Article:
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Doubling Australia's Migrant intake to drive Economic Growth

A new report has revealed that in order for Australia to boost their economic growth more skilled migrants would have to be used to fill gaps in their employment market.

Doubling Australias Migrant Intake To Drive Economic Growth

The report, from the Committee for Economic Development of Australia, CEDA, says that doubling Australia's migration intake to 400,000 by the 2050s could dramatically drive economic growth.

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In the report CEDA chief executive Stephen Martin is quoted as saying that significantly increasing migration would deliver a 5.9 per cent increase in gross domestic product per capita.

Martin added that research and planning into infrastructure requirements would be necessary if the Australian population is to grow that dramatically.

"The question about the benefits that would come clearly has to be offset by considering things like where are those people going to settle. If they are continuing to into the capital cities of Australia, particularly Sydney and Melbourne, that potentially can play into congestion problems and so on,” said Martin.

“As a consequence our report has also recommended that government policy should be tweaked to provide some encouragement for migrants coming to Australia to go to regional areas,” Martin said that this objective would be achieved by changing the point system in a way that would encourage migrants to settle in rural Australia.

Professor Martin said that the Australian migration system should be amended so that mostly skilled migrants would be granted visas. These changes, CEDA suggests, should include tightening entry requirements around age skills and English-language proficiency.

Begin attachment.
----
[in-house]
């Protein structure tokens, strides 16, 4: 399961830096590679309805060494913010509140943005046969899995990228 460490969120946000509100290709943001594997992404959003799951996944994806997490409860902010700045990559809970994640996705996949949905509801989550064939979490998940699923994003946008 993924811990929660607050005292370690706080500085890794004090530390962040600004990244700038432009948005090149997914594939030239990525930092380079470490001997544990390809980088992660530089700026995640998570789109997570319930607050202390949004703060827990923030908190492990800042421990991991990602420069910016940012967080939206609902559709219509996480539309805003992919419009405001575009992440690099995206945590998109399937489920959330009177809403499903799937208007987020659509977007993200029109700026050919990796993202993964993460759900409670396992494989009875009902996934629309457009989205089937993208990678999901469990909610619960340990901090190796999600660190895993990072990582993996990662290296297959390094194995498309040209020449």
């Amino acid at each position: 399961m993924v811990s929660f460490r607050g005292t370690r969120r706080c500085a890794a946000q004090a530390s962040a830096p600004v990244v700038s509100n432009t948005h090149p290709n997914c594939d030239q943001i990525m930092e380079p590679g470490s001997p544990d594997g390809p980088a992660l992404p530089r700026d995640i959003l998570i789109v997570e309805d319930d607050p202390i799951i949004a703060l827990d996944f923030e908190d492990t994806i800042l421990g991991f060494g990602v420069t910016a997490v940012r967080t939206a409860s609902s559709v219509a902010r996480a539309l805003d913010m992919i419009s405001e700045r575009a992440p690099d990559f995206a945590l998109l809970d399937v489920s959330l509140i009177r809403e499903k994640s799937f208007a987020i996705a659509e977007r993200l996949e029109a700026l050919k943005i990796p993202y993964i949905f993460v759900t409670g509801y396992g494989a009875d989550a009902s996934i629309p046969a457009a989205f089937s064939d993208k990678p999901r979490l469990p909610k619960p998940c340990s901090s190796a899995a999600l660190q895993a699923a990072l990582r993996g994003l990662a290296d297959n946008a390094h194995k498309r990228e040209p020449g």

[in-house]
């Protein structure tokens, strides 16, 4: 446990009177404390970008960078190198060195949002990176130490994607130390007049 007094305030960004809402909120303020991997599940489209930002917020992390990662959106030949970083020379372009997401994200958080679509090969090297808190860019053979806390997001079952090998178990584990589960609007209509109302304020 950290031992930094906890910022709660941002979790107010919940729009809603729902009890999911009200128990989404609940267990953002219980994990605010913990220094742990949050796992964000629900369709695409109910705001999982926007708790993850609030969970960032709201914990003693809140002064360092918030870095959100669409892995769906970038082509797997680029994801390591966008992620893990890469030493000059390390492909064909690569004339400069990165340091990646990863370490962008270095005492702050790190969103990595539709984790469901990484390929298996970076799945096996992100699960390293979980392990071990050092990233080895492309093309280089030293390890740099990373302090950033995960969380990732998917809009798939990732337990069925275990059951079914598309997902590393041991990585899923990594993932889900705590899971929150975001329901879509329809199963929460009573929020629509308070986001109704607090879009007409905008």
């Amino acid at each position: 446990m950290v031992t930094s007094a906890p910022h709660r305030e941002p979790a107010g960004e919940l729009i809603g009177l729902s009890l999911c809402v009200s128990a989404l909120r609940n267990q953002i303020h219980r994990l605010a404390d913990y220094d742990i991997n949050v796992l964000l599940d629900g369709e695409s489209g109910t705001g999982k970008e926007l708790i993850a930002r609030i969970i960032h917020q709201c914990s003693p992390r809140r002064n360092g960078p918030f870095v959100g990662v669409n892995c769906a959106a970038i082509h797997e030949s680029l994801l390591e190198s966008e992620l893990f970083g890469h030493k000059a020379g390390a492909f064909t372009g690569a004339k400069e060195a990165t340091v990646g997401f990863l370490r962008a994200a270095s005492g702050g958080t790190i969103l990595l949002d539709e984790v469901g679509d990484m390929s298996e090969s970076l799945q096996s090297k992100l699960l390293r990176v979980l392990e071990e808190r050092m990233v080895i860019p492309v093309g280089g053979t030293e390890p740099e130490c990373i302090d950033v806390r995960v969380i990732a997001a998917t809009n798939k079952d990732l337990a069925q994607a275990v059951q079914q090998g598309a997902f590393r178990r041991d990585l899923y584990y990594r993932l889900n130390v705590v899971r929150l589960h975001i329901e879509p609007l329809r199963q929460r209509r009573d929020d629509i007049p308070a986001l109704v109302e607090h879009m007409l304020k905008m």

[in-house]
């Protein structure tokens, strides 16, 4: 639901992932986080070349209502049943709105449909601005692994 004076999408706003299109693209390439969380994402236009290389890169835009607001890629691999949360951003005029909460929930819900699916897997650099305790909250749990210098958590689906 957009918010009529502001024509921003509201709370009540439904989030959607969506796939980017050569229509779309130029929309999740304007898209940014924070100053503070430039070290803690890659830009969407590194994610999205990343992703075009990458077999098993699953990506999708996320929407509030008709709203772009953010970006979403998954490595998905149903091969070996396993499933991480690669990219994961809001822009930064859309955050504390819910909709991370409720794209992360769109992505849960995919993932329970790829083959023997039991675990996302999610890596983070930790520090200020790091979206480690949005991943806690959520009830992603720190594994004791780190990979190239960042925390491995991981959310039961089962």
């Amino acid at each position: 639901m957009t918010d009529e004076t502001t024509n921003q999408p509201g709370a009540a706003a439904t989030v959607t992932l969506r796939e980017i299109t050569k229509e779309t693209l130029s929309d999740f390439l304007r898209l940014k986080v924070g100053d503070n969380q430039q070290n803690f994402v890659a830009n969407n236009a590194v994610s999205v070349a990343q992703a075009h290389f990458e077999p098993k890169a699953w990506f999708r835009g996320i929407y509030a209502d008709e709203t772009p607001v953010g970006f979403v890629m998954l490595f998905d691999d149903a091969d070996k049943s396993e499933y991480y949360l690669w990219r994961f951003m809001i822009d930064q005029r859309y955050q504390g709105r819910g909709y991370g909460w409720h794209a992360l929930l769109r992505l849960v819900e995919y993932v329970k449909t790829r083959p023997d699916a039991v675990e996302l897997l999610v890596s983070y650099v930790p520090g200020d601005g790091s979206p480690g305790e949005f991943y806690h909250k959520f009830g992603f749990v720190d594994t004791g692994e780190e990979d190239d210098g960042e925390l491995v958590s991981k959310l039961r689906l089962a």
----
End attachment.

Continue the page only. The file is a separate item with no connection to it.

"Some of the [immigration] restrictions must be slightly tightened so that when people are coming, as is the case with 457 visas, they are coming for real jobs and they are not simply aren't being part of an influx of people coming with potentially unskilled qualifications that can't be applied in specific sectors.”

“There should be a review of what that means, that review should take into consideration whether or not there is the potential to affect the ability of local people to get jobs, but importantly as well the qualifications that people are bringing into this country and whether they are meeting the skills shortages that can clearly be more tightly identified."
The CEDA report is the second such report in only two months to call for changes to Australia’s Immigration and Entry Requirements. The first report, released in September, based on an investigation by the Australian Productivity Commission also stated that more skilled migrants would be vital to the country’s future economic health.

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Commenting on the report Su McCluskey, a member of the Ministerial Advisory Council on Skilled Migration, said, "Certainly there is a clear link between population growth and productivity. We do know that we need to increase productivity gains to be able to increase our economic prosperity and so we really do need to be looking more broadly at a policy context that looks at what are the skills we need for future jobs from both a domestic and overseas perspective."

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